Variables associated with active spondylolysis

Chris D Gregg, Sarah Dean, Anthony G Schneiders
Physical Therapy in Sport 2009, 10 (4): 121-4

STUDY DESIGN: Retrospective non-experimental study.

OBJECTIVE: To investigate variables associated with active spondylolysis.

DESIGN: A retrospective study audited clinical data over a two year period from patients with suspected spondylolysis that were referred for a SPECT bone scan. Six exploratory variables were identified and analysed using uni- and multi-variate regression from 82 patient records to determine the association between symptomatic, physical and demographic characteristics, and the presence of an active spondylolysis.

SETTING: Tertiary level multidisciplinary private practice sports medicine clinic.

PARTICIPANTS: All patients with low back pain that required a SPECT bone scan to confirm suspected spondylolysis. 82 subjects were included in the final sample group.

MAIN OUTCOME MEASUREMENTS: The six exploratory variables included Age, Gender, Injury duration, Injury onset, Sports participation and the result of the Single Leg Hyperextension Test. The dependent outcome variable was the result of the SPECT bone scan (scan-positive or scan-negative).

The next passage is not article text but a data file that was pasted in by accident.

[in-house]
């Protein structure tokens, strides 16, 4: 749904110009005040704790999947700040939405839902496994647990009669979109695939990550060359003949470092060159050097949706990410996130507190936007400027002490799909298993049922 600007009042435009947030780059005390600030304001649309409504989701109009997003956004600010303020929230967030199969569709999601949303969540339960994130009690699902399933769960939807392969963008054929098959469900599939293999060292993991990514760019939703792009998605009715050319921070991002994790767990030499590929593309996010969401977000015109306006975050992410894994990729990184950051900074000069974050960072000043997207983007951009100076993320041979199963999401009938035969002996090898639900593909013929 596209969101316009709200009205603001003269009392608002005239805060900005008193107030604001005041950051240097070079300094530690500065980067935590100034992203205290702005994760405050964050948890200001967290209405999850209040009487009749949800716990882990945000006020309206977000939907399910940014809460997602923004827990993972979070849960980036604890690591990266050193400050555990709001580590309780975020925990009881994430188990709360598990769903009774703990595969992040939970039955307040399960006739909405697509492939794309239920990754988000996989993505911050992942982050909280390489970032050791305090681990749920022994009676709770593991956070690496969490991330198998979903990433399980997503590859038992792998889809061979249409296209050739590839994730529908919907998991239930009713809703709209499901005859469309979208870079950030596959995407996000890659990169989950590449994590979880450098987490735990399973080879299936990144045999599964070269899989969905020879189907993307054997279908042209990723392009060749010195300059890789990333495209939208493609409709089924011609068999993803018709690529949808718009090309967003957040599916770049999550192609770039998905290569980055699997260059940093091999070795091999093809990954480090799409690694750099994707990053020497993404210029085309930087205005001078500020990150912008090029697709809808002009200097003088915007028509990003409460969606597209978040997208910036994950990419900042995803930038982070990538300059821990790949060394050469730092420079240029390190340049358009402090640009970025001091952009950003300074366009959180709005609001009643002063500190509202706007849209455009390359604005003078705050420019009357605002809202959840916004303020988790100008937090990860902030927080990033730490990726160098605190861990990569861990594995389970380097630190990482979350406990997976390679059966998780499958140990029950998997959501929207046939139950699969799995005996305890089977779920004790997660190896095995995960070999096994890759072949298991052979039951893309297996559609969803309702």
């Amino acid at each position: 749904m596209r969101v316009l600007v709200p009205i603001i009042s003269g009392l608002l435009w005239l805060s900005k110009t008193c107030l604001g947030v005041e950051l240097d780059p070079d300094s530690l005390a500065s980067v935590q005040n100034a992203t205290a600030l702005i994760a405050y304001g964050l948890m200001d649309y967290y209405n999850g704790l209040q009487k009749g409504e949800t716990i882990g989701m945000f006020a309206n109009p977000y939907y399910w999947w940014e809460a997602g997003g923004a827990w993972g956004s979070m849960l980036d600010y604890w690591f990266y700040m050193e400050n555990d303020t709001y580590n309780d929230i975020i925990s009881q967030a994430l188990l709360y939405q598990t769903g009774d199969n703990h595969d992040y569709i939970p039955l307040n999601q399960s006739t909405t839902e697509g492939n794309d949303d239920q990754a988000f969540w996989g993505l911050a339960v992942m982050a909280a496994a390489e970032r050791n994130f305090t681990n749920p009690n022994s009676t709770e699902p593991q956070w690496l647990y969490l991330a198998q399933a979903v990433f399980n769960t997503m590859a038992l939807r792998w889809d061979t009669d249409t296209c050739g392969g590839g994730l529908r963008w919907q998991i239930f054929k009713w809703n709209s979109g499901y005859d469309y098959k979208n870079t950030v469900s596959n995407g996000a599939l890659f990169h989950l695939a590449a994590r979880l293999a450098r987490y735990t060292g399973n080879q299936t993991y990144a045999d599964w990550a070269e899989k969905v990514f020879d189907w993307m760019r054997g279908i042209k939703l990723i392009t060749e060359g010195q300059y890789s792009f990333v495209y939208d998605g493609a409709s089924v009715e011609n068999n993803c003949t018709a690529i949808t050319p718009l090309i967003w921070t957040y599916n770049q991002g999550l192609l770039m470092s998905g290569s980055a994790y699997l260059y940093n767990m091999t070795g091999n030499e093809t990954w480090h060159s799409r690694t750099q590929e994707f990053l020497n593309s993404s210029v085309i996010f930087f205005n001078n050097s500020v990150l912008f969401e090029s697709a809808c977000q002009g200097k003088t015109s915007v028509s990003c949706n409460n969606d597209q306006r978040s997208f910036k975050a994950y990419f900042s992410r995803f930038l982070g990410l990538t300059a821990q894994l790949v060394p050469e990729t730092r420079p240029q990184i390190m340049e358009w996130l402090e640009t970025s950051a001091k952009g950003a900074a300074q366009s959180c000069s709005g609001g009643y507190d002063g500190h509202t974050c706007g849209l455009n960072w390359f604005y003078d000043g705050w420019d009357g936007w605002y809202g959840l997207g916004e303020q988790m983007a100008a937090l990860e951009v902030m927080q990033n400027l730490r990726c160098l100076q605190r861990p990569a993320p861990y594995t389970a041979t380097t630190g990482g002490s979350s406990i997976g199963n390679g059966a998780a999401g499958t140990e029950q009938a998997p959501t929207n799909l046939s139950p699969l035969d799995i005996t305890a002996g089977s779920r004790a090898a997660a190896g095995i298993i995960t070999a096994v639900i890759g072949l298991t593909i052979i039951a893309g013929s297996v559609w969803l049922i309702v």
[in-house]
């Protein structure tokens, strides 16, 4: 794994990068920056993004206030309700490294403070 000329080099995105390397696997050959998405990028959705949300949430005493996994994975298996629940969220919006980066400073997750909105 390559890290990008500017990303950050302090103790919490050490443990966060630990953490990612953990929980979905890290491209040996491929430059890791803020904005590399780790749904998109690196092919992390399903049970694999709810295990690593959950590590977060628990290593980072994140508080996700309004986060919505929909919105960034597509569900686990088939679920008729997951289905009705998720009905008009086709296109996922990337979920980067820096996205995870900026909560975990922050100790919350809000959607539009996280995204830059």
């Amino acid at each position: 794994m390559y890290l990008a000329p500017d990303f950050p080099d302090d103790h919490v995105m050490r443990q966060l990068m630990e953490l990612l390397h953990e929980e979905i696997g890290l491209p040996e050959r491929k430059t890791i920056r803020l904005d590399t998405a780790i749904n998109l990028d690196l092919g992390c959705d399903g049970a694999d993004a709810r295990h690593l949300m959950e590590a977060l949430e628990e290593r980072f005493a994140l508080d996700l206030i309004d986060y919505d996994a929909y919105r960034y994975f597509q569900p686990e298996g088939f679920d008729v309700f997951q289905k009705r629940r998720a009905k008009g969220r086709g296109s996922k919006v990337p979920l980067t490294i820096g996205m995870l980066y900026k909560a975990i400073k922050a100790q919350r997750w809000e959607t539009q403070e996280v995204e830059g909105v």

RESULTS: Adolescent males had a higher incidence of spondylolysis detected by SPECT bone scan compared to other patients and a statistically significant association was demonstrated for both age (p=0.01) and gender (p=0.01). Subjects with an active spondylolysis were nearly five times more likely to be male and aged less than 20 years. Furthermore, the likelihood ratio indicated that adolescent males with suspected spondylolysis were three and a half times more likely to have a positive bone scan result. The Single Leg Hyperextension Test did not demonstrate a statistically significant association with spondylolysis (p=0.47).

CONCLUSIONS: Clinicians assessing for a predisposition to the development of spondylolysis should consider the gender and age of the patient and not rely on the predictive ability of the Single Leg Hyperextension Test.

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